Tales from the Crypt, HBO’s iconic horror series adapted from the classic EC comics achieved cult status due to a fun mix of gore and laughs. Though the show was delightfully over the top, ushered in by the hilarious Crypt Keeper, episodes could still pack a terrifying punch. So settle in, boils and ghouls, as we take a look at the most shocking installments of the series…
5. “The Ventriloquist’s Dummy”
This season two episode of Tales from the Crypt stars Bob Goldthwait as Billy, a failing ventriloquist struggling to develop his act. He seeks out his idol, the retired ventriloquist Mr. Ingles, played by an incredibly game Don Rickles. However, the secret to Mr. Ingles’s successful comedy career isn’t as simple as practice makes perfect.
Billy discovers that Mr. Ingles’s dummy, Morty, is his conjoined twin (attached to where his right hand should be!). Morty is manipulative and murderous, and hijinks ensue. The story punches out on one of the most twisted moments of the series. This hallmark episode happens to be directed by Goonies director Richard Donner.
4. “Carrion Death”
A criminal (Kyle MacLachlan) attempts to escape to Mexico after robbing a bank in this season three episode. However, a determined police officer relentlessly pursues him. Their intense chase leads to a crash, but the officer refuses to give up, emerging from the wreckage to continue the pursuit. The cop manages to handcuff himself to MacLachlan’s character, swallowing the key before he succumbs to injuries the criminal gave him.
What follows is a war of attrition as the criminal attempts to walk across the desert to freedom as he drags the cop’s body along with him. Meanwhile, a vulture lurks, clearly anticipating an opportunity. Possibly one of the goriest endings of Tales from the Crypt, this one will have you skipping your next meal…
3. “Television Terror”, a ‘Tales from the Crypt’ That Relies on Classic Scares
A TV personality (Morton Downey Jr) known for covering sensational topics embarks on a spine-chilling episode in his career as he explores a haunted house. This particular house has a dark history, once occupied by a woman who committed fratricide for insurance money. In this episode, the atmosphere takes center stage, creating a sense of gloom and fear as the TV host explores each room.
Despite the season two episode’s predictable storyline, the creaking floorboards and moving shadows intensify the claustrophobic experience. A rare Tales from the Crypt that bypasses gore for more classic scares. It’s also great seeing Morton Downey Jr lean into his own image as a somewhat sleazy TV host.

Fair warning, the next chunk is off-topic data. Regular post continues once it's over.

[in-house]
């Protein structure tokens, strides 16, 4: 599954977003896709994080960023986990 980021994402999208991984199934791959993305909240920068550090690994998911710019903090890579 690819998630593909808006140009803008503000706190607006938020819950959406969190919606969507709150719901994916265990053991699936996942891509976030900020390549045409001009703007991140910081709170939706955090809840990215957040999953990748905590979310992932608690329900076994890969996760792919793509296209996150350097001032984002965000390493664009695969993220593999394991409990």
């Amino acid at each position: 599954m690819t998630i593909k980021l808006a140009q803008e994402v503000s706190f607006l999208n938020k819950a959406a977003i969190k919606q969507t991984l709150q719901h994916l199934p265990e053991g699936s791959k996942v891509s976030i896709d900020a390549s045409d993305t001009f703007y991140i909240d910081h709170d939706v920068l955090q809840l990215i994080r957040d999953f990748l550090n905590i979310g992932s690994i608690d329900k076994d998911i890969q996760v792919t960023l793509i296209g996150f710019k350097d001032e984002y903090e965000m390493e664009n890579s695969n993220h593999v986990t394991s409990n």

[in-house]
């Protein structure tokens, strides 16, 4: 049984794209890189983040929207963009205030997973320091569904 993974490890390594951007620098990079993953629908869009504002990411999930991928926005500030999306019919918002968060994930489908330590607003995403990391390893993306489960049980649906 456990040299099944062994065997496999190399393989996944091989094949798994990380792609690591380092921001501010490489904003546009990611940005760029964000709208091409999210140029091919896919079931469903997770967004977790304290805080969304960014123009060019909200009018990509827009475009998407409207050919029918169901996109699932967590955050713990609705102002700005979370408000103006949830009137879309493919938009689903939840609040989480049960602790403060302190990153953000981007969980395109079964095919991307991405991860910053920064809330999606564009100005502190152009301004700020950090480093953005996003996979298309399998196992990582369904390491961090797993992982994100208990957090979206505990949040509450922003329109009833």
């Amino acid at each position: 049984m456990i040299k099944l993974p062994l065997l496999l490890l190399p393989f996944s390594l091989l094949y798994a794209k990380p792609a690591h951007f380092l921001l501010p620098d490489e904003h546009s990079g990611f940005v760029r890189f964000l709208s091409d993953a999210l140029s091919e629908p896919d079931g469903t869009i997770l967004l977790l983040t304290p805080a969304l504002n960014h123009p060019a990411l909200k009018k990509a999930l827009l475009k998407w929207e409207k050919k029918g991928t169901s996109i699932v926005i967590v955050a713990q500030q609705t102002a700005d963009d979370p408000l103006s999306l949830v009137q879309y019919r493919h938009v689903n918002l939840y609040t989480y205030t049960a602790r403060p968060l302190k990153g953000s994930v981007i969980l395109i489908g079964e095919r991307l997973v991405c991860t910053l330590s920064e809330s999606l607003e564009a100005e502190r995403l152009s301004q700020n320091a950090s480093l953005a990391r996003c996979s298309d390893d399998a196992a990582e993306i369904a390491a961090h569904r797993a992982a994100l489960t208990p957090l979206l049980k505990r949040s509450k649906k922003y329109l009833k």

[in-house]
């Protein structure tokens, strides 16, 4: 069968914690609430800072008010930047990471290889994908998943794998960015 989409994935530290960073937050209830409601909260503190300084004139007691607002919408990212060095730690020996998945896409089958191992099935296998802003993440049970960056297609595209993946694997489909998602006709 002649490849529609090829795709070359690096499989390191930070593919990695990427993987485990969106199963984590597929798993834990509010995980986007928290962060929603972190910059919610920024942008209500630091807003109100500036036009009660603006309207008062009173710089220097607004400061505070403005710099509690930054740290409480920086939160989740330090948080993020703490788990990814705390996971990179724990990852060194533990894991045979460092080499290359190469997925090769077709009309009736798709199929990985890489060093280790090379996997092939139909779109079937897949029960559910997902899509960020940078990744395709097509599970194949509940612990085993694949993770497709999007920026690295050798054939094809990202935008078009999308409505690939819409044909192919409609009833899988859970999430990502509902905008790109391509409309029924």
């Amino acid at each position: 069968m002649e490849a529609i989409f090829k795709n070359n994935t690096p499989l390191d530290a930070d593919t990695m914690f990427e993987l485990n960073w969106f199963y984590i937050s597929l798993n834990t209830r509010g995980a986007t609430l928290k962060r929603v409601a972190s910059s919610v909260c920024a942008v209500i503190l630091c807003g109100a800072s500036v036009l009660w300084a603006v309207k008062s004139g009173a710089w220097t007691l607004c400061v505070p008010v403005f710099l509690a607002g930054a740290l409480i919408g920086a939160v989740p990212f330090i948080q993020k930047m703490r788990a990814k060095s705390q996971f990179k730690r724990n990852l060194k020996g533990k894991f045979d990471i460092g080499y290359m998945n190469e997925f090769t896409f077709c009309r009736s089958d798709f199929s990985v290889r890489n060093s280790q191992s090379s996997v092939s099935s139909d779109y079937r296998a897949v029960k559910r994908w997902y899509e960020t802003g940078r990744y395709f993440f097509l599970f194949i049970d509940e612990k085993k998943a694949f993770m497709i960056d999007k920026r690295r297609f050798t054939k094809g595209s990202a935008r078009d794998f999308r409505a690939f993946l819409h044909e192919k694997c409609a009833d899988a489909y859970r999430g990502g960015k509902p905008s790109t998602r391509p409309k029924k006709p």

2. “Forever Ambergris”
Now this season five episode is an absolute gorefest. Combat photographer Dalton Scott, portrayed by Roger Daltrey, finds himself constantly living in the shadow of talented photographer Isaac Forte, played by Steve Buscemi. Determined to surpass Forte, Scott concocts a plan to take over his life, even going as far as pursuing Isaac’s wife.
Though on some level this Tales from the Crypt episode shows the potential horror of germ warfare, it’s really a showcase for gory special effects. In one vivid scene, the flesh of a man starts to decay, seep, and peel away while still connected to his living body. However, the moral message of how jealousy can ruin relationships resonates.
1. The Most Shocking Episode of ‘Tales from the Crypt’…”Abra Cadaver”
The season three episode “Abra Cadaver” revolves around two brothers, Carl (Tony Goldwyn) and Martin (Beau Bridges), who took different paths after attending medical school. Carl pulled a prank that left Martin with paralysis in one hand, leading him to become a medical assistant, while Carl became a successful surgeon. In his quest for revenge, Martin administers an experimental drug to Carl, preserving the vitality of his brain while rendering his body lifeless.
This episode is shown mostly through Carl’s POV, with Tony Goldwyn narrating as an internal monologue. This uniquely shot Tales from the Crypt delves into themes of vengeance, the perils of practical jokes, and the terror of mortality. Goldwyn does a haunting job making the viewer experience his visceral fear of death, while Bridges chews scenery hamming it up. It also has a nice, well-earned twist ending that ties all of the themes together.
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